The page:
(1) 
Residential parcels of 10 acres or greater may be developed as a grouping of single-family or multifamily residences such as townhouse or quads located to minimize the adverse impacts on environmentally sensitive areas, preserve woodlands, sloped areas and provide meaningful view sheds. It is the intent of the open space development to preserve natural resources and open land areas.
(2) 
An applicant may be permitted to develop under this option provided that 50% of the parcel, with calculations based on horizontal measurements, is placed under permanent open space conservation easement limiting further subdivision. Design may include zero-lot line concepts, etc.
(3) 
The open space area placed under the conservation easement shall be usable for passive recreation. In no instance shall the land placed under the conservation easement include waste sites, landfills, stormwater management facilities, dumps or spent coal piles or other similar areas.
(4) 
The ownership and maintenance of the open space area must be guaranteed prior to final plan approval as part of the Ross Township Subdivision and Land Development Ordinance [Chapter 22]. Ownership and maintenance shall be assumed by a homeowners association. In no instance shall such organization be dissolved nor shall it dispose of the common open space.
(5) 
Lots, to the maximum extent feasible, shall be clustered in areas of the tract which are relatively free of environmentally sensitive features. Disturbances to existing woodland, hedgerows, mature trees and other significant vegetation shall be minimized.
(6) 
Wherever feasible, access shall be from interior roads rather than existing roads along the periphery of the tract.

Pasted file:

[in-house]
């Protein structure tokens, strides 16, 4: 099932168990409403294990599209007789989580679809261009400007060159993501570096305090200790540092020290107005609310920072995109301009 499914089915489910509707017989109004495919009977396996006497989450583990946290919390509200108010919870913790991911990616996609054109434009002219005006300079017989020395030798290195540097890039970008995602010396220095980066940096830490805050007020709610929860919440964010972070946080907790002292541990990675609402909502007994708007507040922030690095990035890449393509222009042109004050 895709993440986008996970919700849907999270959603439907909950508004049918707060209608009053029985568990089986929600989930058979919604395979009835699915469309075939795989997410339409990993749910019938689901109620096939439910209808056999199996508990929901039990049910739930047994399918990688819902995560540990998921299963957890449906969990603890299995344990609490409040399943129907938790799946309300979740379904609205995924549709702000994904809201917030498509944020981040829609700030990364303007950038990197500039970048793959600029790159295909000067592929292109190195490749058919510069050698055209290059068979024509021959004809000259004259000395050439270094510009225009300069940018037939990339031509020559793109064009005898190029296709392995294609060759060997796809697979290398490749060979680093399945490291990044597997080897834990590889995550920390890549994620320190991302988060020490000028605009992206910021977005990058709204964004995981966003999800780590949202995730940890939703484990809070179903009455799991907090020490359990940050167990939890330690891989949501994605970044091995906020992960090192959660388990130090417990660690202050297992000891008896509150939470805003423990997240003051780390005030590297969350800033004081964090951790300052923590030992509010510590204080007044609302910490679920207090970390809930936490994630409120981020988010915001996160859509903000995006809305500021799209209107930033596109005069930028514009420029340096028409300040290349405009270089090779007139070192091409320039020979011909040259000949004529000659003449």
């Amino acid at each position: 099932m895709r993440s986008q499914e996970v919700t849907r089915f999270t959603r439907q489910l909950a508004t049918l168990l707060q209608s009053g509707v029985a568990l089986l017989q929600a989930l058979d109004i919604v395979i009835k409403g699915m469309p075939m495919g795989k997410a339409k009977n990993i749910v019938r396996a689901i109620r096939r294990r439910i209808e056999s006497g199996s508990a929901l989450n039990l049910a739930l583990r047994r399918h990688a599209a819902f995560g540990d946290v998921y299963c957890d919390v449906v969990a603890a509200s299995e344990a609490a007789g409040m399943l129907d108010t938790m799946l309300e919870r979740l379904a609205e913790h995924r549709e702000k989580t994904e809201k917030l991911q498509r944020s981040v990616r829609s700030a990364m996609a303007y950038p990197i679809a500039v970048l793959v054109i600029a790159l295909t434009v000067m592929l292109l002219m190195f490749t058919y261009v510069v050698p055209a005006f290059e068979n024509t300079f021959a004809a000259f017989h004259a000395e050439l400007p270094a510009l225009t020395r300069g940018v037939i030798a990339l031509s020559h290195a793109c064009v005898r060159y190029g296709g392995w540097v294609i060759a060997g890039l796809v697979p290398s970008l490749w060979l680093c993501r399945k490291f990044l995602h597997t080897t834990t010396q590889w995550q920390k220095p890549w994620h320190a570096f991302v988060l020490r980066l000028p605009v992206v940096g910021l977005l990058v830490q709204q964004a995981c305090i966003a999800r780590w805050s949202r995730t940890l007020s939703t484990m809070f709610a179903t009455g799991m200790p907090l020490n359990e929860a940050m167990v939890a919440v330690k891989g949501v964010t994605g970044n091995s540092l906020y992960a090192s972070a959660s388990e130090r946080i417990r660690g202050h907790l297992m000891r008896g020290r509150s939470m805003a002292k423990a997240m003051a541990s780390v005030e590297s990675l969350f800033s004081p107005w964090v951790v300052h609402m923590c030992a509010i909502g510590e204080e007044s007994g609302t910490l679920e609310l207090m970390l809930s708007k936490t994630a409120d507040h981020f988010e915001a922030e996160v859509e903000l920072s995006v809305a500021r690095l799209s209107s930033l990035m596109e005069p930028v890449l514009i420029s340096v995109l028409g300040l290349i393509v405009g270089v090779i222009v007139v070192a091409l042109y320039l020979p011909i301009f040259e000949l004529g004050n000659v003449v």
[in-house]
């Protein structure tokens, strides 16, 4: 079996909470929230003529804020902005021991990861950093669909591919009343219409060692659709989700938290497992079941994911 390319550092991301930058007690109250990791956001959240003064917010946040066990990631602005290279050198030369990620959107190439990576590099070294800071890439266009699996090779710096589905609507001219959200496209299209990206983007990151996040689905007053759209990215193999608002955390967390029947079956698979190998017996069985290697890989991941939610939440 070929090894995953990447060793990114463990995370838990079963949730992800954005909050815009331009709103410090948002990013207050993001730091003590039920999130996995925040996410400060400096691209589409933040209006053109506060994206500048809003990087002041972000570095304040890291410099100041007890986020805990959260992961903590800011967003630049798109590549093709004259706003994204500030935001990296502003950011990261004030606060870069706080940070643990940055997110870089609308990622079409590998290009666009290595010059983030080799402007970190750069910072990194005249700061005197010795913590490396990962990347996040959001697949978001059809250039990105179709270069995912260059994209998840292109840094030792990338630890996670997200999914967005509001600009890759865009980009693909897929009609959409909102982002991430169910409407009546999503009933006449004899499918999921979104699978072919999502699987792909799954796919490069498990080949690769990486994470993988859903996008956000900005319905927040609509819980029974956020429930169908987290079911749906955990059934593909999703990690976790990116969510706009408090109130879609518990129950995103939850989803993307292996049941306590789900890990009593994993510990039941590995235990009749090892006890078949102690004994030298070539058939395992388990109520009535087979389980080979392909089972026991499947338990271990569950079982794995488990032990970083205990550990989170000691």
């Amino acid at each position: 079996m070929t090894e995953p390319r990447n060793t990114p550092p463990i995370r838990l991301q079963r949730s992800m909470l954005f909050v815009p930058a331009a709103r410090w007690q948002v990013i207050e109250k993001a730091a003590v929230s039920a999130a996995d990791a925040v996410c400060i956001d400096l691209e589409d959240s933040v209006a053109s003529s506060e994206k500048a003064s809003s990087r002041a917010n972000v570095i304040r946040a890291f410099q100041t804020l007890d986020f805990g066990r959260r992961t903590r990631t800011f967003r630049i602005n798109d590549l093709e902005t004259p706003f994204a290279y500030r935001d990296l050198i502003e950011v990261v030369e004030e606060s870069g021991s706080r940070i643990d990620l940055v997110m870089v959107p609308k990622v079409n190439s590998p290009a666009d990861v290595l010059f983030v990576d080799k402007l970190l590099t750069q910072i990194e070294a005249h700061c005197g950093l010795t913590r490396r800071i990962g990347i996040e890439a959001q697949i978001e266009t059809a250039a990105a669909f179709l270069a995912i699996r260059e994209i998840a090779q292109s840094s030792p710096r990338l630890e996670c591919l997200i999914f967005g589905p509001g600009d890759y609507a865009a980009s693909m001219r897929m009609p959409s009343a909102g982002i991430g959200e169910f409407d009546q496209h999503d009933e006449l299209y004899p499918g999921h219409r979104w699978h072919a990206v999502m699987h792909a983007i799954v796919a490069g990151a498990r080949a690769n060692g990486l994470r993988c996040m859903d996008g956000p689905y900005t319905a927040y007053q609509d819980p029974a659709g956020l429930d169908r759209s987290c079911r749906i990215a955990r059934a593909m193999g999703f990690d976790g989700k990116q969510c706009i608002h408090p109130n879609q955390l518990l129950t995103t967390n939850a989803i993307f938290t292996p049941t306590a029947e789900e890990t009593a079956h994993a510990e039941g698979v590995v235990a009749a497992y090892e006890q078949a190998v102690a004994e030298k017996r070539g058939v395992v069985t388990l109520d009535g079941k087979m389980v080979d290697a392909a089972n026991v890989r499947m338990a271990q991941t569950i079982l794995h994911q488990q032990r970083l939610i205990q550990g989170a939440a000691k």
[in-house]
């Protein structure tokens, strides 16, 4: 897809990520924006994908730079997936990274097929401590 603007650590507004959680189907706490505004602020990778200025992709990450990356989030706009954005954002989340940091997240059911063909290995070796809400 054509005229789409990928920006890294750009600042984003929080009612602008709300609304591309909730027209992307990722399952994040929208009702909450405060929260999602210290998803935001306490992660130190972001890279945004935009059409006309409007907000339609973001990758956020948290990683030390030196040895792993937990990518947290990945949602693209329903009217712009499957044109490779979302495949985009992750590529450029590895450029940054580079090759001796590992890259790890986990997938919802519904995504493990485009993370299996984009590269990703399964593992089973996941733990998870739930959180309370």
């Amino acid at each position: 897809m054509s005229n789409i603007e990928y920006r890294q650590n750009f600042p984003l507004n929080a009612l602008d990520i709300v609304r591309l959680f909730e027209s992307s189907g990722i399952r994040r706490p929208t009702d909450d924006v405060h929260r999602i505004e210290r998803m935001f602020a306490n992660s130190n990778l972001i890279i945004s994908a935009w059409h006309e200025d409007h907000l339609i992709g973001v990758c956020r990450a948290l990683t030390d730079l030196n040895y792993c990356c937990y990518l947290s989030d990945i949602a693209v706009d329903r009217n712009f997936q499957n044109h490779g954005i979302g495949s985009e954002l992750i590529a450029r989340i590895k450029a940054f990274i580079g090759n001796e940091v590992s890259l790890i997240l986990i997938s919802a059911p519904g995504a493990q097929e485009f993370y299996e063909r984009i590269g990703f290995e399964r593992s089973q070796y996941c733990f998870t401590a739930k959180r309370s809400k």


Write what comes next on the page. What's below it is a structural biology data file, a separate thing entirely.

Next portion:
(7) 
Density shall not exceed four dwelling units per gross acre. Net developable density shall not exceed eight dwelling units per acre.
[Ord. 2035, 12/9/2002, § 1804]
1. 
Permitted Uses. All uses as established in base zoning districts shall be permitted, unless specifically prohibited in Subsection 2 below. Note, individual retail uses permitted within the Conservation Corridor Overlay District shall not exceed 4,000 square feet of gross floor area.
2. 
Prohibited Uses. Due to the unique character of Conservation Corridor Overlay District it is necessary to restrict certain types of auto dependent uses which would add to traffic conflict and congestion.
A. 
Prohibited Uses.
(1) 
Drive-through uses.
(2) 
Salvage yards.
(3) 
Junkyards.
(4) 
Adult facilities.
3. 
Conditional Uses. Eating and drinking establishments with outside seating areas when proposed adjacent to an existing residentially zoned property, shall be subject to the following conditions:
A. 
Hours of operation shall be established which ensure the compatibility between residential and commercial uses.
B. 
Acceptable noise levels shall be established based upon relative criteria in which the difference in sound level (between the cases with and without the sound source operating) is limited. Relative criteria distinguishes between the ambient and background sound levels. Note, people tend to rate annoyance with relative criteria rather than absolute criteria. Therefore, the increase in noise levels (dBA) shall not exceed 5 dBA above a maximum valve of 65 dBA.
C. 
Landscaping and screening materials shall be used to buffer the outdoor seating area from the view of the adjacent residentially zoned parcel as specified in the Ross Township Subdivision and Land Development Ordinance [Chapter 22].